Systems Thinking in Systems Biology: Part 1

Let’s say we inhibit an enzyme in a metabolic pathway by perhaps reducing the expression of the gene that makes the enzyme or more easily by adding a drug that inhibits the enzyme.What do you think will happen?

When I ask my students in class a similar question I will get all sorts of answers ranging from utterly wrong to almost right. I suspect I’d get a similar range of answers from my colleagues. Here are some of the answers I’ve had in the past:

  1. The reaction rate of the inhibited enzyme slows down, but nothing else happens.
  2. The reaction being inhibited must be the rate-limiting step otherwise nothing will happen.
  3. Nothing happens unless the drug acts on the first enzyme in the pathway.
  4. The enzyme rate changes and this affects the substrate concentration, the product concentration stays the same because it is being continually used up by the next enzyme.
  5. All the steps before the inhibited enzyme slow down, the other enzymes are unaffected.
  6. The inhibited enzyme gets ‘knocked out’ so that its rate goes to zero, this kills the cell (somehow).

All the above answers are of course wrong, the question is why are so many students (and even colleagues) unable to think through the effects of a drug? Considering that the NIH and NSF spend literally billions on drug research one would think we’d have a firm grasp (at theoretically) of what happens at the systems level.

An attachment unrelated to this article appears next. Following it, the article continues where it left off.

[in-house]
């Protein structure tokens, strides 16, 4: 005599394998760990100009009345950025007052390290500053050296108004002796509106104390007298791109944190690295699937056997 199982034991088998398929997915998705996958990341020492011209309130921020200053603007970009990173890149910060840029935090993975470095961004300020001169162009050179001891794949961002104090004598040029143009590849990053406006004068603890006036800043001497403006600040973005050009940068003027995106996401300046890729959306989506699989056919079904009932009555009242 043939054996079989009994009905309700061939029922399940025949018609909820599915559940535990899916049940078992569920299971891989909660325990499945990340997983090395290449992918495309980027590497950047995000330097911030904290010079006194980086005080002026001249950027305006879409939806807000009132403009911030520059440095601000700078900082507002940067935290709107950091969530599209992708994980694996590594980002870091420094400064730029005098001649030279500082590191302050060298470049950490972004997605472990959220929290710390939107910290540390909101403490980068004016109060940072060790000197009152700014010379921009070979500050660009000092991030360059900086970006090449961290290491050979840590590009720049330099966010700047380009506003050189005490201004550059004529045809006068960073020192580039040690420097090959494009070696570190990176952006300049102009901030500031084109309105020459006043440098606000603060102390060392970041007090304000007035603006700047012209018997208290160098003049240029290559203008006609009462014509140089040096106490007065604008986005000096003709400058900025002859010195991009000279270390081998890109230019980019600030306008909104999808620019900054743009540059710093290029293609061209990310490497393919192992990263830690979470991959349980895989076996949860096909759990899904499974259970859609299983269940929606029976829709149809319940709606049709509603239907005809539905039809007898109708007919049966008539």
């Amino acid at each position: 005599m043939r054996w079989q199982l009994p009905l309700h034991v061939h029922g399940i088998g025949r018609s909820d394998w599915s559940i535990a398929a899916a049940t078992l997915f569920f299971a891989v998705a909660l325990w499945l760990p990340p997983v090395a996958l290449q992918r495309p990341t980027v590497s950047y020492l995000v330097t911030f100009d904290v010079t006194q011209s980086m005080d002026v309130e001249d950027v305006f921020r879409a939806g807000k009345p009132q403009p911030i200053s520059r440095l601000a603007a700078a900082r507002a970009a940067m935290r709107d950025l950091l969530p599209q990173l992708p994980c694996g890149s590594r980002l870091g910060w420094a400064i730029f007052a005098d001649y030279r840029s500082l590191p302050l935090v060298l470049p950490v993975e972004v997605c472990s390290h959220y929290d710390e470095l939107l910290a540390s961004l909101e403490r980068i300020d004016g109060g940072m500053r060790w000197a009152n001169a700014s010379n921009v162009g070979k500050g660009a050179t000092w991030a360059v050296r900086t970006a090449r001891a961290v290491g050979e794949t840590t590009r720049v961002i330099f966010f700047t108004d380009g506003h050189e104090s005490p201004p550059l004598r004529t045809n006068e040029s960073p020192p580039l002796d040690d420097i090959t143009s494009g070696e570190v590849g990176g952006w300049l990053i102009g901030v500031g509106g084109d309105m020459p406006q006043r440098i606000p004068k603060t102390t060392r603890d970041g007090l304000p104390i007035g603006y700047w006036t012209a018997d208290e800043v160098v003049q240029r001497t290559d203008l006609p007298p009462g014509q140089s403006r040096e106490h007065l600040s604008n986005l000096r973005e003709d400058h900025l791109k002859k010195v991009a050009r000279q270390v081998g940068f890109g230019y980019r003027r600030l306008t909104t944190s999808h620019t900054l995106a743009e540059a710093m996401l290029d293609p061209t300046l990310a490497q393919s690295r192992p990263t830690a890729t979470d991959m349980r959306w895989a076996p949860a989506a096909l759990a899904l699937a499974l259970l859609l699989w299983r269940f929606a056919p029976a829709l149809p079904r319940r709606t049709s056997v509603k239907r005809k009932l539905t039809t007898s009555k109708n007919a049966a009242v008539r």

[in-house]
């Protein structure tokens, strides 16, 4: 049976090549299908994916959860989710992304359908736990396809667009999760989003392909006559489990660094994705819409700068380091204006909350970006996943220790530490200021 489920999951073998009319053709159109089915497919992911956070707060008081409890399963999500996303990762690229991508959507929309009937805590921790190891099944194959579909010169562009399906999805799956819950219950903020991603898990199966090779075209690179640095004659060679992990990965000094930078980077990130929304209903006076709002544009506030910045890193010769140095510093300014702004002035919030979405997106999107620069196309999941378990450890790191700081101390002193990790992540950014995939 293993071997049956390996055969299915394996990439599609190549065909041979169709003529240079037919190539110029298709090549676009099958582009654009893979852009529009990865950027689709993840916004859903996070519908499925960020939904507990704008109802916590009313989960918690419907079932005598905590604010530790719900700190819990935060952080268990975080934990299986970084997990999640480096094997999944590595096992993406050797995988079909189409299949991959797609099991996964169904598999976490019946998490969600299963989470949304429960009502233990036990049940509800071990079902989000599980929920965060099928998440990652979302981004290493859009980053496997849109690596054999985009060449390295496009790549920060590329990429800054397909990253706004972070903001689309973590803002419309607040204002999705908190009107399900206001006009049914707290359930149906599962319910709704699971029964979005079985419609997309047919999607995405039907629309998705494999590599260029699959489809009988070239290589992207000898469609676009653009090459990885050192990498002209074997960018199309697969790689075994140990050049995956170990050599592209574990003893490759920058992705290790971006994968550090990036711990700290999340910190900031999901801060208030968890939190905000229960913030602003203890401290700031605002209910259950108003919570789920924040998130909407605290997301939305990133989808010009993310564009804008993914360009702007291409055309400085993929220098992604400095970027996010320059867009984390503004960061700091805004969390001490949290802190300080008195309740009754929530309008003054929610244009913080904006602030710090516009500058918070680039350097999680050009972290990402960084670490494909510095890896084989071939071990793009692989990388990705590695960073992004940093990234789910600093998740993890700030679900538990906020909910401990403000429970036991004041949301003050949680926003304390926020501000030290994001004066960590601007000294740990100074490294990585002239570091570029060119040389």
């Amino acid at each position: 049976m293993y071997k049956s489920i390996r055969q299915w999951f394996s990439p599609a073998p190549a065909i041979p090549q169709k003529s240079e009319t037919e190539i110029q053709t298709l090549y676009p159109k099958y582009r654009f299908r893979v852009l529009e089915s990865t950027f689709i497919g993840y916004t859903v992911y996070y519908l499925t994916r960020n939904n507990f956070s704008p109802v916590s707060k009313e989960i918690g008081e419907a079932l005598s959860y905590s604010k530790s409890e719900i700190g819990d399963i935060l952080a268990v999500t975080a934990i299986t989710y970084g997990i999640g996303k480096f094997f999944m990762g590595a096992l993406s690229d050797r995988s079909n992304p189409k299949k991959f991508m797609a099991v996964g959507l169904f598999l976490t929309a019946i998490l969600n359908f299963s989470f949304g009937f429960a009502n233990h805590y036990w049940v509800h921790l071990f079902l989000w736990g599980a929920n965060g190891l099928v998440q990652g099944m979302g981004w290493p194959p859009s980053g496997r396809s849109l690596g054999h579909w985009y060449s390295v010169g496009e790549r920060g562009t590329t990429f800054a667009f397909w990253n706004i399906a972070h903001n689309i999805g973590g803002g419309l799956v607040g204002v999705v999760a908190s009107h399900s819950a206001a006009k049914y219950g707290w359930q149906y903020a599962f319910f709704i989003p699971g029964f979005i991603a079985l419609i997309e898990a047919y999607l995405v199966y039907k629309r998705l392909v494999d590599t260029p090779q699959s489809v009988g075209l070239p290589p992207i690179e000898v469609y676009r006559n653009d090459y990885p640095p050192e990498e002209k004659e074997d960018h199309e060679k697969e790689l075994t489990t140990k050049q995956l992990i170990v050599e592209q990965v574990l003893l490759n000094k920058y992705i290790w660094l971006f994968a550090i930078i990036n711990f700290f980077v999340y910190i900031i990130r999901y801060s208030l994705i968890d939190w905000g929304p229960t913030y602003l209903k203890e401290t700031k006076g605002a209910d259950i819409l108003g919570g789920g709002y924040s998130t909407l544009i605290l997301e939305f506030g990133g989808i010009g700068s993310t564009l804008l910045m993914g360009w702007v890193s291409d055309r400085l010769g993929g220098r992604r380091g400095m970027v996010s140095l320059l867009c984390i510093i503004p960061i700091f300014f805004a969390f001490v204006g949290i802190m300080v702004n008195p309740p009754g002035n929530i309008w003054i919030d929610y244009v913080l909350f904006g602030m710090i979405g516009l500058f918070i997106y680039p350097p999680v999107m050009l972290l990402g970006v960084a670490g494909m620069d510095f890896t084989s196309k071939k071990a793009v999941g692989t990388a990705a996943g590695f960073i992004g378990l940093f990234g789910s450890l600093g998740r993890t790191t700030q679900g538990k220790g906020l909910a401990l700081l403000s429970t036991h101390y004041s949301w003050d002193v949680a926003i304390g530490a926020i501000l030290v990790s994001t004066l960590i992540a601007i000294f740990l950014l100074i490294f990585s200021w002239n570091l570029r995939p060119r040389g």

If I asked a similar question to an electrical engineer I would get a different response. Ask an electrical engineer the following question. I have a complicated circuit, I double the resistance of a particular resistor in the circuit, what will happen? An electrical engineer will immediately think in terms of the entire circuit. For one, the current will start to decrease through the resistor, this in turn will change the immediate voltages which will affect further currents and so on until the change we made has rippled through the entire circuit. This way of thinking is natural to an electrical engineer and from my own experience strangely alien to a biologist. For some reason, and I don’t have an explanation, we don’t teach our students to think of cells as systems where a change in one place will ripple through the rest of the cell. The advent of high throughput technologies in the last 10 years or so has helped enormously to change this way of thinking because it is easily shown that one change can often lead to many changes in gene expression. And yet, ask the question I posted above to a class and you might be surprised at the range of answers you’ll get. For some reason we still find it difficult to think systems.

I will give the answer to the original question in the next post.

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